- Note that we have different methodologies for companies negatively impacted by Covid and those not impacted or positively impacted by Covid while forecasting future revenues. For companies negatively affected by Covid, we consider the quarterly revenue recovery trajectory to predict recovery to the pre-Covid revenue run rate. Beyond the recovery point, we apply the average annual growth observed three years before Covid to simulate a return to normal conditions. For companies registering positive revenue growth during Covid, we consider yearly average growth before Covid with a certain weight to growth during Covid and the last twelve months.
2. J&J Is More Profitable
- Caterpillar’s reported operating margin slid from 14.6% in 2019 to 12.6% in 2022 due to increased input costs. In comparison, J&J’s margin saw modest growth from 24.1% to 24.6% over this period.
- Looking at the last twelve-month period, J&J’s operating margin of 25% fares better than 13.5% for Caterpillar.
- Our Caterpillar Operating Income Comparison and Johnson & Johnson Operating Income Comparison dashboards provide more details.
- J&J’s free cash flow margin of 21.3% is better than 14.6% for Caterpillar.
- Looking at financial risk, J&J fares better with its 10% debt as a percentage of equity much lower than 29% for Caterpillar, and its 13% cash as a percentage of assets higher than 8% for the latter, implying that J&J has a better debt position and more cash cushion.
3. The Net of It All
- We see that Caterpillar has demonstrated better revenue growth. On the other hand, J&J is more profitable and has a better financial position.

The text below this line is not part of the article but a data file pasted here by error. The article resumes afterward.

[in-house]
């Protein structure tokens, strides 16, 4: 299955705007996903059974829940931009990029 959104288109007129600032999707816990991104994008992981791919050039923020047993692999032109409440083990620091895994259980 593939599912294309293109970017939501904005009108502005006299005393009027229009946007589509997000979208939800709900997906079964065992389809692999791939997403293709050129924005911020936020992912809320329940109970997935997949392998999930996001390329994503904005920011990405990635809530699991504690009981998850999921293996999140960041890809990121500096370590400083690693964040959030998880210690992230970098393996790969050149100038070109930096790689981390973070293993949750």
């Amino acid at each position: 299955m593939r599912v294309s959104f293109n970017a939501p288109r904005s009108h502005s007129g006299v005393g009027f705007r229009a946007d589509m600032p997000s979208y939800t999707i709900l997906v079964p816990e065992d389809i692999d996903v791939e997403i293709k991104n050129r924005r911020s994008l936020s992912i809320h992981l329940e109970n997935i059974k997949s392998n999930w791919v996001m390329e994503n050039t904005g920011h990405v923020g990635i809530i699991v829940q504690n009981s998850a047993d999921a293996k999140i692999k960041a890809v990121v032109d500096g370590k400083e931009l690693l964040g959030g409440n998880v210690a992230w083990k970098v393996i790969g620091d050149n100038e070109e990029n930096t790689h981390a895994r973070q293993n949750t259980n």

- Now, looking at prospects, using P/S as a base, due to high fluctuations in P/E and P/EBIT, we believe Caterpillar is the better choice.
- Looking at valuation, J&J fares better when compared to the historical average. Caterpillar stock trades at 2.0x trailing revenues, aligning with the last five-year average, while J&J trades at 4.4x trailing revenues vs. the last five-year average of 4.9x.
- Our Caterpillar Valuation Ratios Comparison and Johnson & Johnson Valuation Ratios Comparison have more details.
- However, Caterpillar’s faster sales growth expected in the next three years gives it a slight edge over J&J.
- For perspective, even if we consider the current P/S multiple of 2x, Caterpillar’s revenue of $79 billion in the next three years will result in a higher market capitalization of around $158 billion compared to the $125 billion currently, implying nearly 25% potential returns.
- In contrast, J&J’s revenue will likely be about $105 billion in the next three years, and assuming it maintains its current P/S multiple of 4.4x, the market capitalization will be around $463 billion, vs. $420 billion currently, implying roughly 10% gains.
- Overall, we believe investors willing to choose between these two stocks will likely be better off buying Caterpillar for the next three years.
While CAT may outperform JNJ stock, it is helpful to see how Caterpillar’s Peers fare on metrics that matter. You will find other valuable comparisons for companies across industries at Peer Comparisons.
Furthermore, the Covid-19 crisis has created many pricing discontinuities, which can offer attractive trading opportunities. For example, you’ll be surprised at how counter-intuitive the stock valuation is for Johnson & Johnson vs. HCA.
Despite inflation rising and the Fed raising interest rates, CAT stock has risen 2% this year. But can it drop from here? See how low Caterpillar stock can go by comparing its decline in previous market crashes. Here is a performance summary of all stocks in previous market crashes.
What if you’re looking for a more balanced portfolio instead? Here’s a high-quality portfolio that’s beaten the market consistently since 2016.